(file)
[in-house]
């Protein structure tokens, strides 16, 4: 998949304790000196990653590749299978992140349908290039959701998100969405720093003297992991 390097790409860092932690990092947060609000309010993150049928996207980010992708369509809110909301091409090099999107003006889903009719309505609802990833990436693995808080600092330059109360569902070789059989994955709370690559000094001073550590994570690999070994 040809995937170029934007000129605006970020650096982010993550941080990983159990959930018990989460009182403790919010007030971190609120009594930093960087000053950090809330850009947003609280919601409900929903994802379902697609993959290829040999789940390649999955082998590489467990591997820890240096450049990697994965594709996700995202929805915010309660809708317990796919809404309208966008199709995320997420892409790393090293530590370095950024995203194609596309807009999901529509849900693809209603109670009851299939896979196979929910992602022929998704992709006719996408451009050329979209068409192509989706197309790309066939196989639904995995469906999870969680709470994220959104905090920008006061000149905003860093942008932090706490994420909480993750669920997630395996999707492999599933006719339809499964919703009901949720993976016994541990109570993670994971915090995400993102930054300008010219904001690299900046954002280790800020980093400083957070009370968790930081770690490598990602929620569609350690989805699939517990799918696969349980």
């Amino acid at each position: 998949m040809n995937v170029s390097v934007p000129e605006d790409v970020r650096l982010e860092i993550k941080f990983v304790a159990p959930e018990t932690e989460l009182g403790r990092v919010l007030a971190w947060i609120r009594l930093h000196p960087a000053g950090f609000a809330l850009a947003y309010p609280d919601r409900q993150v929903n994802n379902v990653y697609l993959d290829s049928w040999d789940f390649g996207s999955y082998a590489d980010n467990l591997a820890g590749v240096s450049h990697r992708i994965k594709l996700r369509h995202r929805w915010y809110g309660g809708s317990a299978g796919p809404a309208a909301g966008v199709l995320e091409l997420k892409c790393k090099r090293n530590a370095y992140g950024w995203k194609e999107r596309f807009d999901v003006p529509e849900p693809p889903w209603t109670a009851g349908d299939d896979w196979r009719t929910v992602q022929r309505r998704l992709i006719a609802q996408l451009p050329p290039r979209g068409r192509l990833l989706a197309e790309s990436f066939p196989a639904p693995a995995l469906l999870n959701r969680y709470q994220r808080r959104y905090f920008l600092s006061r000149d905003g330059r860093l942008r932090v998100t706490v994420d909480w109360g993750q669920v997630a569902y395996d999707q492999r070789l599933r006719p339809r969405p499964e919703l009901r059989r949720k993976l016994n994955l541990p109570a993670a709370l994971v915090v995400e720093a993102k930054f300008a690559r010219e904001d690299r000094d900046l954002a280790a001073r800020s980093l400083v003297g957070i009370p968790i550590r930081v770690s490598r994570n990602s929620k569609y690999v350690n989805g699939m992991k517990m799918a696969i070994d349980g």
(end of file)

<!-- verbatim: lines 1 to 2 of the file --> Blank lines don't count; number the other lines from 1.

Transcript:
[in-house]
């Protein structure tokens, strides 16, 4: 998949304790000196990653590749299978992140349908290039959701998100969405720093003297992991 390097790409860092932690990092947060609000309010993150049928996207980010992708369509809110909301091409090099999107003006889903009719309505609802990833990436693995808080600092330059109360569902070789059989994955709370690559000094001073550590994570690999070994 040809995937170029934007000129605006970020650096982010993550941080990983159990959930018990989460009182403790919010007030971190609120009594930093960087000053950090809330850009947003609280919601409900929903994802379902697609993959290829040999789940390649999955082998590489467990591997820890240096450049990697994965594709996700995202929805915010309660809708317990796919809404309208966008199709995320997420892409790393090293530590370095950024995203194609596309807009999901529509849900693809209603109670009851299939896979196979929910992602022929998704992709006719996408451009050329979209068409192509989706197309790309066939196989639904995995469906999870969680709470994220959104905090920008006061000149905003860093942008932090706490994420909480993750669920997630395996999707492999599933006719339809499964919703009901949720993976016994541990109570993670994971915090995400993102930054300008010219904001690299900046954002280790800020980093400083957070009370968790930081770690490598990602929620569609350690989805699939517990799918696969349980």